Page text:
The capital of Texas, Austin is the sixteenth largest city in the United States and the fourth largest in Texas with a population approaching 700,000 people. According to the U.S. Census Bureau, the Austin-Round Rock metropolitan area is one of the fastest growing in the United States, and has a population of approximately 1.4 million people. Austin is located in central Texas. It is an hour and twenty minutes north of San Antonio, and a little over three hours northwest of Houston. Austin is home to three Fortune 1000 companies, including Whole Foods Market. Austin-San Marcos is ranked as the 40th "Most Fun U.S. City" in a survey conducted in 2003 by Cranium Inc. Factors taken into account in the ranking include: the number of sports teams, restaurants, dance performances, toy stores, the amount of a city's budget that is spent on recreation, and other factors. Austin is also a past winner of the coveted "All-America City Award" from the National Civic League.
Austin Texas inspires fierce hometown dedication for its’ natural living, interesting people, quality of life, stellar educational opportunities, and thriving business community. Austin regularly appears at the top of best cities lists, including: second best city to find a job (Ajilon Professional Staffing, 2011); among the top 20 strongest-performing metro areas (Brookings Institution, 2011); the second-highest well-being of any metro area with more than 1 million residents (Gallup- Healthways Well-Being Index, 2011); the “third-biggest brain magnet“ (Fortune, 2011); fourth best city to “live, work and make movies” (MovieMaker magazine); and “best American cities to live and work.” (Business Review USA, 2011).
The City of Cowboys & Culture is the 16th-largest city in the United States and part of the No. 1 tourist destination in Texas, welcoming 6.5 million visitors annually. Fort Worth is comprised of seven primary entertainment districts each offering distinct dining, shopping, entertainment and cultural amenities. In only a few days you can enjoy a range of experiences: from NASCAR racing to rodeos, world-class museums to cowboy cuisine, boutique shopping to a Top 5 zoo, biking to horseback riding. Explore each of our unique districts to see what Fort Worth has to offer you.
Fort Worth is conveniently located 17.5 miles from DFW International Airport. With 1,850 flights daily, DFW Airport serves as a gateway for visitors from around the globe, making Fort Worth an easily accessible international and domestic leisure destination.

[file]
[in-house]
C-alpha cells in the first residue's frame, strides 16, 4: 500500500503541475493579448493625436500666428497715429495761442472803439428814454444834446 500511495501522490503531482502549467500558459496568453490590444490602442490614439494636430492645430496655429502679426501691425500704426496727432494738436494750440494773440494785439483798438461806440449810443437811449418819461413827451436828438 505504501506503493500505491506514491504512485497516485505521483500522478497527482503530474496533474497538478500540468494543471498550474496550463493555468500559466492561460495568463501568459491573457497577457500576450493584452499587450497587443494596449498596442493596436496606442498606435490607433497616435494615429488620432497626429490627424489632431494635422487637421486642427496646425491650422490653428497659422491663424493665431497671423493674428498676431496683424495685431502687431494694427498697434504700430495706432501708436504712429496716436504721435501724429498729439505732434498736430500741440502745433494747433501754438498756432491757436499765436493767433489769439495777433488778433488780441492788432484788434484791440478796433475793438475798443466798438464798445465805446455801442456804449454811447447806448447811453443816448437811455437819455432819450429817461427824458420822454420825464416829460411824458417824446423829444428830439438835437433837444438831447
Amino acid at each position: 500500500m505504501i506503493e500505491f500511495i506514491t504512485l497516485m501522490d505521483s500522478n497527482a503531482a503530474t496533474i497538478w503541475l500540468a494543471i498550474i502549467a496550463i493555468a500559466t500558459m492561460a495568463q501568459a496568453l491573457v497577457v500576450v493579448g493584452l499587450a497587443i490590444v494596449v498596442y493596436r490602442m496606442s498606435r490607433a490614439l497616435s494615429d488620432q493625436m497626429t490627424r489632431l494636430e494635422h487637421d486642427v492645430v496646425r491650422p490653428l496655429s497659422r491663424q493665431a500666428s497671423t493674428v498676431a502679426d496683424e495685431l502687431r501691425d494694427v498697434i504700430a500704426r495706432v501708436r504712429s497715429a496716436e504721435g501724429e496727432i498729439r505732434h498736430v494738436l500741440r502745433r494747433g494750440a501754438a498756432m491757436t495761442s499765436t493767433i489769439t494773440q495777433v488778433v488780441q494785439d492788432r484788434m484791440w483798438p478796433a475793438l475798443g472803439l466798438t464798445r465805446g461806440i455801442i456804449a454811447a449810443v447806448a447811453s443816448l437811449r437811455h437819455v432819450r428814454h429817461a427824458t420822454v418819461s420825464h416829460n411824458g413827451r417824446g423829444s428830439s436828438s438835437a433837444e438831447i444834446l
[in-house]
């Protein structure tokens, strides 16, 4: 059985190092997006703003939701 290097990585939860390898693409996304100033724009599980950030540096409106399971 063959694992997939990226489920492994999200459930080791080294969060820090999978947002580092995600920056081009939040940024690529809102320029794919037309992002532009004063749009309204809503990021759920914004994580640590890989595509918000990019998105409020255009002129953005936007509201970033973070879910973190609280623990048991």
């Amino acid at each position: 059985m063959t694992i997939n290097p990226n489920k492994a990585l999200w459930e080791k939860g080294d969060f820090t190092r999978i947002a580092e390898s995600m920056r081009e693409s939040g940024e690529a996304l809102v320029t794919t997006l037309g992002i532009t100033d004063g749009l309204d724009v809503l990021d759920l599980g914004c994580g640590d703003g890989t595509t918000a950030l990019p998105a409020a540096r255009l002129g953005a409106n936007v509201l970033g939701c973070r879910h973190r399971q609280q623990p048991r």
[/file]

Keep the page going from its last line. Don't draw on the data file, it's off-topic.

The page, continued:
At the western tip of Texas, on the left bank of the Rio Grande, which here forms the frontier with Mexico, lies El Paso, the largest American city on the Mexican frontier. Its unique desert landscapes are home to diverse flora and fauna, and the city is rich in cultural attractions. Highlights include the El Paso Museum of Art with its fine collection of Pre-Columbian and Indian art, the Mission Trail, and the Magoffin Home State Historic Site. Just outside the city limits, occupying the site of a military post established in 1846, is Fort Bliss, today one of the largest air defense centers in the world and home to fascinating military museums.
El Paso is located in the Chihuahuan Desert of extreme western Texas, along the Rio Grande River. It adjoins both the state of New Mexico and the country of Mexico with the Franklin Mountains, the southern tip of the Rockies, slicing El Paso nearly in two. With its classic Western geography and because it shares a an international border with Ciudad Juarez, Mexico's rich culture pervades everything in El Paso, from its art and architecture to its celebrations and cuisine. El Paso's area is 248 square miles, making it the fourth largest city in Texas, and 22nd in size in the United States. It is the nation's third fastest growing metropolitan area. El Paso is midway between Los Angeles and Houston. El Paso is in the Mountain Time Zone.
El Paso is an important port of entry to the U.S. from Mexico. The high-technology, medical-device manufacturing, plastics, refining, automotive, food processing, and defense-related industries are important to the economy. El Paso's service sector has experienced healthy growth since the 1980's. El Paso is also a major tourist resort.